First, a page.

Passau, Germany

Note:  When I first set out to write a blog, my intention was to post every day while traveling.  Our days became super busy, and internet service was super spotty so things didn't work quite as planned.   We had a fabulous time, and now my remaining blog posts are more of a post-trip review.   Here goes!

All the guides provided by Viking Cruises have been great so far. Our guide in Passau today, Bridgette, was fabulous!  She was knowledgeable, had a great sense of timing (always got our group into great position among the others), and was also an enchanting storyteller!


The city of Passau, with it's population of 50,000, has 50 churches and 5 breweries. As we toured this 7000 year old medieval city, our first stop was St Stephan Cathedral, the biggest baroque cathedral north of the Alps.


Built in the 1600s, this cathedral took less than 30 years to build.   As evidence of its baroque style, there were copper domes on the outside and the higher you looked inside this church, the more beautiful it was. Bridgette explained the intention was to bring heaven towards earth, enticing the parishioners with what was waiting there.  St Stephan's Cathedral was filled with frescoes, and also a spectacular organ (made up actually of five)... with a total of over 17,000 pipes.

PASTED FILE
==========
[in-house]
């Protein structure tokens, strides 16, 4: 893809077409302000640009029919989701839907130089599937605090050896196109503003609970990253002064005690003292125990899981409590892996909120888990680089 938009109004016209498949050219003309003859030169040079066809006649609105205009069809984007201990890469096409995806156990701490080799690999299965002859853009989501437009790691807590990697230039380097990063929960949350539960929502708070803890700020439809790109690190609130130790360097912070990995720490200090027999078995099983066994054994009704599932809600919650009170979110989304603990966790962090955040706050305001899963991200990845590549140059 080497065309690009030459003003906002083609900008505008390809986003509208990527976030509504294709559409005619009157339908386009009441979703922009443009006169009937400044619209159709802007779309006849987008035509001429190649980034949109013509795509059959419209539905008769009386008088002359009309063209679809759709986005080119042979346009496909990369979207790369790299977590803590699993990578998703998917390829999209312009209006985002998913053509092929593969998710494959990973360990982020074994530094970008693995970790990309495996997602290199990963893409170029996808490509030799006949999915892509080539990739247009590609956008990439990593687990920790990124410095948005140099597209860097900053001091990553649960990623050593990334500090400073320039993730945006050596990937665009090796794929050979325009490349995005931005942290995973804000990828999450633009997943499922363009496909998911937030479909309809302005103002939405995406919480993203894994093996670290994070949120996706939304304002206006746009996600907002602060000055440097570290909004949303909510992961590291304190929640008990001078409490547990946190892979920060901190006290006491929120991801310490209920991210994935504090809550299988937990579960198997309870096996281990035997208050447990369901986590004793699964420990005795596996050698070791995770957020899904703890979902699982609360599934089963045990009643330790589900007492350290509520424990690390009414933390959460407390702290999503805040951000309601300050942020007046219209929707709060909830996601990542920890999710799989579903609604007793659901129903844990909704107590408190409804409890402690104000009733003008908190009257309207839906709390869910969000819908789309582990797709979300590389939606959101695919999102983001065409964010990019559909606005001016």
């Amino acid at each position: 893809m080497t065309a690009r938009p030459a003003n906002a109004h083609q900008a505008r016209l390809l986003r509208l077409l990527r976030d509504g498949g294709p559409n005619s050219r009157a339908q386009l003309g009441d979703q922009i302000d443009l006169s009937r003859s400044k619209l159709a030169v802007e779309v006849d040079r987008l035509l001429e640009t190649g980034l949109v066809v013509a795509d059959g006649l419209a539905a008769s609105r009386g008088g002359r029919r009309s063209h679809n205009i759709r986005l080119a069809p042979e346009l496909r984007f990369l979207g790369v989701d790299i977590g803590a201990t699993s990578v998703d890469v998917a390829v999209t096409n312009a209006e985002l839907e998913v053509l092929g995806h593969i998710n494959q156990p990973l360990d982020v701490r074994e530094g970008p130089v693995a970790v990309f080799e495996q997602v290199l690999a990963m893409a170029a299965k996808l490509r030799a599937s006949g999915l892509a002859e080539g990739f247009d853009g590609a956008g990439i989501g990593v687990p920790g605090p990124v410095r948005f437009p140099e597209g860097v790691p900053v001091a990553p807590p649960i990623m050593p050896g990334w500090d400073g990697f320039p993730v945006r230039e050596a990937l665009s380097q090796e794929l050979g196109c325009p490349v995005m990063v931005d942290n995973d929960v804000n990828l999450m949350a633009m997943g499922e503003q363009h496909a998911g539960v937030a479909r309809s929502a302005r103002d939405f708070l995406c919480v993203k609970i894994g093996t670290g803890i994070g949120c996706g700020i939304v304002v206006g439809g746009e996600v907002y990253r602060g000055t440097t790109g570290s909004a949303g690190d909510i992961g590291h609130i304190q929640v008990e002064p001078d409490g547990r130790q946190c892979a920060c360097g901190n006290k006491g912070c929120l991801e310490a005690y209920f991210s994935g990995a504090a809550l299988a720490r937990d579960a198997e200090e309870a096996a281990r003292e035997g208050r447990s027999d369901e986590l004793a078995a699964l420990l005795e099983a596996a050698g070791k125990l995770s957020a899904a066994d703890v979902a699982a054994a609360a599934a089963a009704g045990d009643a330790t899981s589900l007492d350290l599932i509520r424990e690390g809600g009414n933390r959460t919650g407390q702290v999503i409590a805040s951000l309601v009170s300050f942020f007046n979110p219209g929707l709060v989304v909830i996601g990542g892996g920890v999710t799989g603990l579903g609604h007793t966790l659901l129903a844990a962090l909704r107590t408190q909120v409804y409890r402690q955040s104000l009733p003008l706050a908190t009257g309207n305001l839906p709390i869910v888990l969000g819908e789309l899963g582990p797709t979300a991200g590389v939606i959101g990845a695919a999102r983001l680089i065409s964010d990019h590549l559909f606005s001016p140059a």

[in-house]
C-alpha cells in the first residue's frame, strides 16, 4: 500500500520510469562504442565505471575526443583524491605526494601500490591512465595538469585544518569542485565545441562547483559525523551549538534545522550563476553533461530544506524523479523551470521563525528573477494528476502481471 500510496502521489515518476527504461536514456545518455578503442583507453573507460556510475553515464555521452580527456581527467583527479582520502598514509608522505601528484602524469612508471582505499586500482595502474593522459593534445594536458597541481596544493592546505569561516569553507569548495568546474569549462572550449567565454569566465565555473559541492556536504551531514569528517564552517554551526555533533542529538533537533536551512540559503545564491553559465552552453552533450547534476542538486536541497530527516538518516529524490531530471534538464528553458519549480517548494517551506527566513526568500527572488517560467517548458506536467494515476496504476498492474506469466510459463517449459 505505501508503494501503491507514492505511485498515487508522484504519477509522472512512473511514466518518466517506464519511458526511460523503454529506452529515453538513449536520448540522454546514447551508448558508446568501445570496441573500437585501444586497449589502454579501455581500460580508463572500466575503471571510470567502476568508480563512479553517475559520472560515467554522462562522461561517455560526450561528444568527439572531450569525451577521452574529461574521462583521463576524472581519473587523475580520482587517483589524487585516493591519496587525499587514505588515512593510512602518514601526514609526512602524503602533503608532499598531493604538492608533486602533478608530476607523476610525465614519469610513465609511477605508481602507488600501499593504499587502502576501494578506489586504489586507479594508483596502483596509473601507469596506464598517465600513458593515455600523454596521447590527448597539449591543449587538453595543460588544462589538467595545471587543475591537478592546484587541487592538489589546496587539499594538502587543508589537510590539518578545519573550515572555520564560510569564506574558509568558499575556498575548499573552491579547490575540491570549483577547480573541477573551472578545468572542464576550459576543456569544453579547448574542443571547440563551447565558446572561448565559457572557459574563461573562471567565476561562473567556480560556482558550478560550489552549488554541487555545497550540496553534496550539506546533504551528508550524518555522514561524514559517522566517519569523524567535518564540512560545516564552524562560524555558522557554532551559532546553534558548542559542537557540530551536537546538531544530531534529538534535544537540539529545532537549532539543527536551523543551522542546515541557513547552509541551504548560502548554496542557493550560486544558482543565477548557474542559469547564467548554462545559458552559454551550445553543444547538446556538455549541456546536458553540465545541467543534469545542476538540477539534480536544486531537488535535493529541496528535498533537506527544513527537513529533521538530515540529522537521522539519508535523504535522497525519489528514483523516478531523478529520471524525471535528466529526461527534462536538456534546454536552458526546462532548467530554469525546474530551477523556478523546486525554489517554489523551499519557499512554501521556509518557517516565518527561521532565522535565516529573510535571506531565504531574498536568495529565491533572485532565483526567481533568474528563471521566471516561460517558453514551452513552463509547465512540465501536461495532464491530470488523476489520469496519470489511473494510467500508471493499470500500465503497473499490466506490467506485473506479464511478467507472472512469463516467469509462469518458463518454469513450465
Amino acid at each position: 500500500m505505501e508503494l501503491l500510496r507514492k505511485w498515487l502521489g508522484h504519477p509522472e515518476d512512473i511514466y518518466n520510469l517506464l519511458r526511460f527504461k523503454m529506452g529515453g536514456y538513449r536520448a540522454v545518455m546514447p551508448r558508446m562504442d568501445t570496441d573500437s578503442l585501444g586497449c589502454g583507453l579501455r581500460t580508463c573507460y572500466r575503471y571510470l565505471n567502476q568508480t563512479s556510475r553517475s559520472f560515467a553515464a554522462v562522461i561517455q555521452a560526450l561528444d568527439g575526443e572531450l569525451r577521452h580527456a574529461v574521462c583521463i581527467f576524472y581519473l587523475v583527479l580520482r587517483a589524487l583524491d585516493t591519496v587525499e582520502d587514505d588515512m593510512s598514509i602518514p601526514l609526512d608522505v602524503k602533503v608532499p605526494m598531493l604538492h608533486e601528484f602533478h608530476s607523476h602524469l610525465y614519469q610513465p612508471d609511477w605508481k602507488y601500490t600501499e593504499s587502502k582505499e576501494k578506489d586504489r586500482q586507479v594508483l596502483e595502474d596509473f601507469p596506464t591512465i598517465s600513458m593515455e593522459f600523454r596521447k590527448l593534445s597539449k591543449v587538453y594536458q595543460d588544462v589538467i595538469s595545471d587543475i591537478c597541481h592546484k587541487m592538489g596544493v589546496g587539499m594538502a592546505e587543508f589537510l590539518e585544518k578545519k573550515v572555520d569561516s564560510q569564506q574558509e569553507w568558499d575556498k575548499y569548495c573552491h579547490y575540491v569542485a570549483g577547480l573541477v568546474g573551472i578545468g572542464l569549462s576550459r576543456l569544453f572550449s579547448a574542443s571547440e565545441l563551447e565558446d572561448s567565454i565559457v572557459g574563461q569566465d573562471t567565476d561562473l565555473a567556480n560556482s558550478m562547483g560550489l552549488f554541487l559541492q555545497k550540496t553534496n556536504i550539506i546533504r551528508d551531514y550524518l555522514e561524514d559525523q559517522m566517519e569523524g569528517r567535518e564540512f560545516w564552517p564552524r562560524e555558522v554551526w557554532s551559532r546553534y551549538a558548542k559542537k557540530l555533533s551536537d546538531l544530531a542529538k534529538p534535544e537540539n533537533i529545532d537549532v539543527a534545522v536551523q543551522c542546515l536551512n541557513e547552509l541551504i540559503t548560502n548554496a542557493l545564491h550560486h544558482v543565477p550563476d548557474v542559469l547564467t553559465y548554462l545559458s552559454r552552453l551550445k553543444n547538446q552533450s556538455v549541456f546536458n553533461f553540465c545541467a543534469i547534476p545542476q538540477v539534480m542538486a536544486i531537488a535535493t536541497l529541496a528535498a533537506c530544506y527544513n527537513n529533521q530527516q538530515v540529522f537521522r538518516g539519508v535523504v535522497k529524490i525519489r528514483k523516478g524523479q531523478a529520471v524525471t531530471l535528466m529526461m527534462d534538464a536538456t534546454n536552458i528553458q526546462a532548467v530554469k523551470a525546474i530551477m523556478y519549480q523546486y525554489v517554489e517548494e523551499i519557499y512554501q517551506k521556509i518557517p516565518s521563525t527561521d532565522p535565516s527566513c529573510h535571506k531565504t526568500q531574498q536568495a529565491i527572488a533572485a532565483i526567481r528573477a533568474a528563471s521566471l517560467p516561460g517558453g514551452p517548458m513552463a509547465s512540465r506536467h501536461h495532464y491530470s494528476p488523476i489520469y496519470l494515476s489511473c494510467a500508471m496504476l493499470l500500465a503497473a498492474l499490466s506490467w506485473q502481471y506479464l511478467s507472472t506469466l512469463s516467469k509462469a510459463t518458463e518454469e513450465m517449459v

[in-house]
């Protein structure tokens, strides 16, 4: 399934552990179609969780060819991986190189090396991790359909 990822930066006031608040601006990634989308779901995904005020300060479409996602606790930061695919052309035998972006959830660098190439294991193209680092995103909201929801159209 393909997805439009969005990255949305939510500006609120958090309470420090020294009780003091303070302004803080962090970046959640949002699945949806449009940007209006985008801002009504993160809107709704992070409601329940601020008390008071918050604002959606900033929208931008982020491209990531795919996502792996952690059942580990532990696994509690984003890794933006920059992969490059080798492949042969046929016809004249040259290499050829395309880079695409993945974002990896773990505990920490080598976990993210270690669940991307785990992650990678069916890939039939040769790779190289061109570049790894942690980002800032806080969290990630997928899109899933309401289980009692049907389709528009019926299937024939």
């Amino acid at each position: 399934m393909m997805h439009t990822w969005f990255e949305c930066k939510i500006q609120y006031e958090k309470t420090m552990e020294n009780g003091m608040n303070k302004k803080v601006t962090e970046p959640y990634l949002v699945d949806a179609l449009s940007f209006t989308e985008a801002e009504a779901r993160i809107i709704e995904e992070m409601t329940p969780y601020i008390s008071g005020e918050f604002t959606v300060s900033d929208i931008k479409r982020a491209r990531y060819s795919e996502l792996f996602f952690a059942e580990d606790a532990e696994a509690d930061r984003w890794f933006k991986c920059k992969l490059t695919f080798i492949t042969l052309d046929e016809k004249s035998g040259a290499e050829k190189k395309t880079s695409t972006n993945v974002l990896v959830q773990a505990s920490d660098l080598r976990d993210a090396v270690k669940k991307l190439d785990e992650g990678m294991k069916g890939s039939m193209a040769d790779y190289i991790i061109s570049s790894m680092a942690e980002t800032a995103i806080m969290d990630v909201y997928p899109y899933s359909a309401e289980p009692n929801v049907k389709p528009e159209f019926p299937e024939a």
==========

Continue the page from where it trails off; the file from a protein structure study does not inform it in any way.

Next, we went inside a very elegant Rococo Palace. In the exquisite library, filled with centuries old books, she told us the story that led to the expression "the walls have ears".  Proof positive that gossip has always been a pastime.


As we walked through the old town, and listened on our headsets, Bridgette told us how several other expressions were born during the time of the plague… for example,  "wouldn't touch it with a ten fool pole" - passing food through a door opening on a ten foot long pole, as to keep distance and not get sick.   Others were "ring around the rosy", "god bless you", and "saved by the bell".


When our tour with Bridgette was complete, we returned to St. Stephen's Cathedral to listened to an organ concert.   I should say, some of us listened.... some fell asleep (cough…cough…Jeff…cough…cough).  The concert consisted of 3 pieces and lasted 30 minutes, during which time I never ran out of things to look at in the very ornate church. My favorite memory was when the sound began, and at that exact moment, the sun broke through causing the light to pour in through the high glass windows.  Incredible timing!


We found a little cafe for lunch, then paid a visit to the Glass Museum. With over 14,000 pieces, there was a lot too see!  After a while we were on visual overload, so we took the shuttle bus to the Oberhaus Museum, which is housed in an old fortress.  Not only were the displays quite interesting, the building itself was a sight to be seen; and the location provided amazing views from above. 


The day ended back onboard with cocktails, sailing through more locks,  dinner and a game of Yahtzee (1/2 a game, actually).   Another early day was to follow!  


Next up:  Melk & Vienna